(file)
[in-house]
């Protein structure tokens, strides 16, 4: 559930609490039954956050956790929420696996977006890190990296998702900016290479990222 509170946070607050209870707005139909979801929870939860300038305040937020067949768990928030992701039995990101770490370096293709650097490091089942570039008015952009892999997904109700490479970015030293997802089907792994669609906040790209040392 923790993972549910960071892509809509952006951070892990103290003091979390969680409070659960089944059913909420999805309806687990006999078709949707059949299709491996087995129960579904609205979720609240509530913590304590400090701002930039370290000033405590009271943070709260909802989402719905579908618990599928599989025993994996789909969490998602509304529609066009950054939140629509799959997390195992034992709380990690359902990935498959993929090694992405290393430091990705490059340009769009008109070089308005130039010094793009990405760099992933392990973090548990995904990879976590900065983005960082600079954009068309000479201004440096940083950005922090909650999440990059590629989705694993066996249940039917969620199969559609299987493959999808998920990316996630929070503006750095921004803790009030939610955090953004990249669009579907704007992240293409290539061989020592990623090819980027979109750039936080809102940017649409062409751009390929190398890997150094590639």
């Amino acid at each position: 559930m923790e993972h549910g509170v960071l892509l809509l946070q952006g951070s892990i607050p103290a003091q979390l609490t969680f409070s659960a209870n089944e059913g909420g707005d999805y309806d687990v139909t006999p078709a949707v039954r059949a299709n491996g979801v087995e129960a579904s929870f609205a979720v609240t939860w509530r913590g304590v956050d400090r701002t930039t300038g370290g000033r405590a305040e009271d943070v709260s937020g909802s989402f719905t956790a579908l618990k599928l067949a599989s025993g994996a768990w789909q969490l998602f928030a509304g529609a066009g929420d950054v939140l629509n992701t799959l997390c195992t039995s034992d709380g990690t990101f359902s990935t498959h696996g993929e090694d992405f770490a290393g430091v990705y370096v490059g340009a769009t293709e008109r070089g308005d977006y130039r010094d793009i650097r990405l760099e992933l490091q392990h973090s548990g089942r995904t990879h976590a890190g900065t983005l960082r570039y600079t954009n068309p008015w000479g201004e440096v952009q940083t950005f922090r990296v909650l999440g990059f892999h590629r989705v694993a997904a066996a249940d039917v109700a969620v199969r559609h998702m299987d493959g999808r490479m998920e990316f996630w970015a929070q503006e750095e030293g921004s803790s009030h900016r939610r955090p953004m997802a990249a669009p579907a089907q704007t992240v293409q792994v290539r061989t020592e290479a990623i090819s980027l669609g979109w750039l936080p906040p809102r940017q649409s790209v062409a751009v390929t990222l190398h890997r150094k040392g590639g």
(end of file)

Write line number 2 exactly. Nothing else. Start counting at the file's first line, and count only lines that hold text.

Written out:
């Protein structure tokens, strides 16, 4: 559930609490039954956050956790929420696996977006890190990296998702900016290479990222 509170946070607050209870707005139909979801929870939860300038305040937020067949768990928030992701039995990101770490370096293709650097490091089942570039008015952009892999997904109700490479970015030293997802089907792994669609906040790209040392 923790993972549910960071892509809509952006951070892990103290003091979390969680409070659960089944059913909420999805309806687990006999078709949707059949299709491996087995129960579904609205979720609240509530913590304590400090701002930039370290000033405590009271943070709260909802989402719905579908618990599928599989025993994996789909969490998602509304529609066009950054939140629509799959997390195992034992709380990690359902990935498959993929090694992405290393430091990705490059340009769009008109070089308005130039010094793009990405760099992933392990973090548990995904990879976590900065983005960082600079954009068309000479201004440096940083950005922090909650999440990059590629989705694993066996249940039917969620199969559609299987493959999808998920990316996630929070503006750095921004803790009030939610955090953004990249669009579907704007992240293409290539061989020592990623090819980027979109750039936080809102940017649409062409751009390929190398890997150094590639």